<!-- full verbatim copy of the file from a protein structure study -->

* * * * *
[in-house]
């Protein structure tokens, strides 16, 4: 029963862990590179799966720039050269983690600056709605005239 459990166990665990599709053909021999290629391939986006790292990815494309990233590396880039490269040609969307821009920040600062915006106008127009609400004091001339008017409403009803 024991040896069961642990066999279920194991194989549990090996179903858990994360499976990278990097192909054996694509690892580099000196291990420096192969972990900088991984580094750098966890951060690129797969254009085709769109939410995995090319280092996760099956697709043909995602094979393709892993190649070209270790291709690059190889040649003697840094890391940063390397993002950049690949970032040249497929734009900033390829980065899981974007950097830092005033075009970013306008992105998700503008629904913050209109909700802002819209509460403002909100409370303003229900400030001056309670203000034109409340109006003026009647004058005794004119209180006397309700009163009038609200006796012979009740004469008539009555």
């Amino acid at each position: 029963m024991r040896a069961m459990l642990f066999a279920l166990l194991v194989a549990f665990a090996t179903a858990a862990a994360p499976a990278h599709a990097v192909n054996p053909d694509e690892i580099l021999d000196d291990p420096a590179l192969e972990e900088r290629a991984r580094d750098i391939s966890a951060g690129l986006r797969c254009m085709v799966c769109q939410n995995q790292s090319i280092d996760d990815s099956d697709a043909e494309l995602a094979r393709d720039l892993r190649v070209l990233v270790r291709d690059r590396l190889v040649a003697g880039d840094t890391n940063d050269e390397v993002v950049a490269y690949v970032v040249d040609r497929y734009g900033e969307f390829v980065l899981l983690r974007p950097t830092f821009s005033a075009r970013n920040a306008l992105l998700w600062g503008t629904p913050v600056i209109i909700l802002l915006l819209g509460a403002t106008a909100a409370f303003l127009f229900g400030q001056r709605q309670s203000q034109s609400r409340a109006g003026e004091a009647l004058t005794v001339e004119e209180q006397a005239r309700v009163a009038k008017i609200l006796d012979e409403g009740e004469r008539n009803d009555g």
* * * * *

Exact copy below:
[in-house]
């Protein structure tokens, strides 16, 4: 029963862990590179799966720039050269983690600056709605005239 459990166990665990599709053909021999290629391939986006790292990815494309990233590396880039490269040609969307821009920040600062915006106008127009609400004091001339008017409403009803 024991040896069961642990066999279920194991194989549990090996179903858990994360499976990278990097192909054996694509690892580099000196291990420096192969972990900088991984580094750098966890951060690129797969254009085709769109939410995995090319280092996760099956697709043909995602094979393709892993190649070209270790291709690059190889040649003697840094890391940063390397993002950049690949970032040249497929734009900033390829980065899981974007950097830092005033075009970013306008992105998700503008629904913050209109909700802002819209509460403002909100409370303003229900400030001056309670203000034109409340109006003026009647004058005794004119209180006397309700009163009038609200006796012979009740004469008539009555």
């Amino acid at each position: 029963m024991r040896a069961m459990l642990f066999a279920l166990l194991v194989a549990f665990a090996t179903a858990a862990a994360p499976a990278h599709a990097v192909n054996p053909d694509e690892i580099l021999d000196d291990p420096a590179l192969e972990e900088r290629a991984r580094d750098i391939s966890a951060g690129l986006r797969c254009m085709v799966c769109q939410n995995q790292s090319i280092d996760d990815s099956d697709a043909e494309l995602a094979r393709d720039l892993r190649v070209l990233v270790r291709d690059r590396l190889v040649a003697g880039d840094t890391n940063d050269e390397v993002v950049a490269y690949v970032v040249d040609r497929y734009g900033e969307f390829v980065l899981l983690r974007p950097t830092f821009s005033a075009r970013n920040a306008l992105l998700w600062g503008t629904p913050v600056i209109i909700l802002l915006l819209g509460a403002t106008a909100a409370f303003l127009f229900g400030q001056r709605q309670s203000q034109s609400r409340a109006g003026e004091a009647l004058t005794v001339e004119e209180q006397a005239r309700v009163a009038k008017i609200l006796d012979e409403g009740e004469r008539n009803d009555g």